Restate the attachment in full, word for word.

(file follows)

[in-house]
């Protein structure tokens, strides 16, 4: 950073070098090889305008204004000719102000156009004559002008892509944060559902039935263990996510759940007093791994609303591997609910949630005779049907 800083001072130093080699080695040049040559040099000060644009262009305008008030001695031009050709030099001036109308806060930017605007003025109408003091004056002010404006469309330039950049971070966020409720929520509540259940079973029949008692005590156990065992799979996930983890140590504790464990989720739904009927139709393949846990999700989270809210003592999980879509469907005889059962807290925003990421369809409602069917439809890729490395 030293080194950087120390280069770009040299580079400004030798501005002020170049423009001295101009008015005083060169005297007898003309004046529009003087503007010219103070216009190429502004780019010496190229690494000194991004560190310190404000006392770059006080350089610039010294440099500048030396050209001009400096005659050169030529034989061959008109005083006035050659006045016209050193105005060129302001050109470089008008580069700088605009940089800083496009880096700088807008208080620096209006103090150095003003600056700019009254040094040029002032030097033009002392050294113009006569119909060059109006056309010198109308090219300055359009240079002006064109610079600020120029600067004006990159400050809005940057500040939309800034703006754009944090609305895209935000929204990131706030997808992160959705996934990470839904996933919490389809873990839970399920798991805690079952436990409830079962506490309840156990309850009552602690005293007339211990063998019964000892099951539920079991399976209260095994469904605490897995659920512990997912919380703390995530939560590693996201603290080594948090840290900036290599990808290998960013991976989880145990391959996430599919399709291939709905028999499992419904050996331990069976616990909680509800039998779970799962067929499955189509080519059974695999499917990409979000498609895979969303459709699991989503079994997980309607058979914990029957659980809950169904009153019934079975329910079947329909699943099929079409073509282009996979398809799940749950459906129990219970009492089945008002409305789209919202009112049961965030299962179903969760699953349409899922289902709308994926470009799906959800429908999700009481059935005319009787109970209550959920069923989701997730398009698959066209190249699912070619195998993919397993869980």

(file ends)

[in-house]
């Protein structure tokens, strides 16, 4: 950073070098090889305008204004000719102000156009004559002008892509944060559902039935263990996510759940007093791994609303591997609910949630005779049907 800083001072130093080699080695040049040559040099000060644009262009305008008030001695031009050709030099001036109308806060930017605007003025109408003091004056002010404006469309330039950049971070966020409720929520509540259940079973029949008692005590156990065992799979996930983890140590504790464990989720739904009927139709393949846990999700989270809210003592999980879509469907005889059962807290925003990421369809409602069917439809890729490395 030293080194950087120390280069770009040299580079400004030798501005002020170049423009001295101009008015005083060169005297007898003309004046529009003087503007010219103070216009190429502004780019010496190229690494000194991004560190310190404000006392770059006080350089610039010294440099500048030396050209001009400096005659050169030529034989061959008109005083006035050659006045016209050193105005060129302001050109470089008008580069700088605009940089800083496009880096700088807008208080620096209006103090150095003003600056700019009254040094040029002032030097033009002392050294113009006569119909060059109006056309010198109308090219300055359009240079002006064109610079600020120029600067004006990159400050809005940057500040939309800034703006754009944090609305895209935000929204990131706030997808992160959705996934990470839904996933919490389809873990839970399920798991805690079952436990409830079962506490309840156990309850009552602690005293007339211990063998019964000892099951539920079991399976209260095994469904605490897995659920512990997912919380703390995530939560590693996201603290080594948090840290900036290599990808290998960013991976989880145990391959996430599919399709291939709905028999499992419904050996331990069976616990909680509800039998779970799962067929499955189509080519059974695999499917990409979000498609895979969303459709699991989503079994997980309607058979914990029957659980809950169904009153019934079975329910079947329909699943099929079409073509282009996979398809799940749950459906129990219970009492089945008002409305789209919202009112049961965030299962179903969760699953349409899922289902709308994926470009799906959800429908999700009481059935005319009787109970209550959920069923989701997730398009698959066209190249699912070619195998993919397993869980």